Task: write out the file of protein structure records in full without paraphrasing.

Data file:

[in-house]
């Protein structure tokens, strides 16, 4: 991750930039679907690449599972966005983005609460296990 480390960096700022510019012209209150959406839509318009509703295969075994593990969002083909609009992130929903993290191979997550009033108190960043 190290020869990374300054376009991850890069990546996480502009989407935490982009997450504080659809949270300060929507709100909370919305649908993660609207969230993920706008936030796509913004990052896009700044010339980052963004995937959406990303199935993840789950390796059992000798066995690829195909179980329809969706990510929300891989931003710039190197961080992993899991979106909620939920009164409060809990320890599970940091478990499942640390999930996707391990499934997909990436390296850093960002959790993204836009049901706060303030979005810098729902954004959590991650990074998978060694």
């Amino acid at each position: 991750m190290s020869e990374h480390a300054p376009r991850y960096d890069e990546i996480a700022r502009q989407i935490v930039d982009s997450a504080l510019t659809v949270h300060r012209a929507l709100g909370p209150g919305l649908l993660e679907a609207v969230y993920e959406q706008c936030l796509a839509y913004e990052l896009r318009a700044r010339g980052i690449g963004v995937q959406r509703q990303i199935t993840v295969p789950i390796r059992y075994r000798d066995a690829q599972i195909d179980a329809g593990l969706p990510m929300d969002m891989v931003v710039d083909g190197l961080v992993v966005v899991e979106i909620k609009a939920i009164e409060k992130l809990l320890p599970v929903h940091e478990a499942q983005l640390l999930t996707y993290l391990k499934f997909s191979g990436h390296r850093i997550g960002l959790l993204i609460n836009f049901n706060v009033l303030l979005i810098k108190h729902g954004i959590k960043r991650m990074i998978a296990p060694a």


[in-house]
């Protein structure tokens, strides 16, 4: 991750930039679907690449599972966005983005609460296990 480390960096700022510019012209209150959406839509318009509703295969075994593990969002083909609009992130929903993290191979997550009033108190960043 190290020869990374300054376009991850890069990546996480502009989407935490982009997450504080659809949270300060929507709100909370919305649908993660609207969230993920706008936030796509913004990052896009700044010339980052963004995937959406990303199935993840789950390796059992000798066995690829195909179980329809969706990510929300891989931003710039190197961080992993899991979106909620939920009164409060809990320890599970940091478990499942640390999930996707391990499934997909990436390296850093960002959790993204836009049901706060303030979005810098729902954004959590991650990074998978060694």
């Amino acid at each position: 991750m190290s020869e990374h480390a300054p376009r991850y960096d890069e990546i996480a700022r502009q989407i935490v930039d982009s997450a504080l510019t659809v949270h300060r012209a929507l709100g909370p209150g919305l649908l993660e679907a609207v969230y993920e959406q706008c936030l796509a839509y913004e990052l896009r318009a700044r010339g980052i690449g963004v995937q959406r509703q990303i199935t993840v295969p789950i390796r059992y075994r000798d066995a690829q599972i195909d179980a329809g593990l969706p990510m929300d969002m891989v931003v710039d083909g190197l961080v992993v966005v899991e979106i909620k609009a939920i009164e409060k992130l809990l320890p599970v929903h940091e478990a499942q983005l640390l999930t996707y993290l391990k499934f997909s191979g990436h390296r850093i997550g960002l959790l993204i609460n836009f049901n706060v009033l303030l979005i810098k108190h729902g954004i959590k960043r991650m990074i998978a296990p060694a």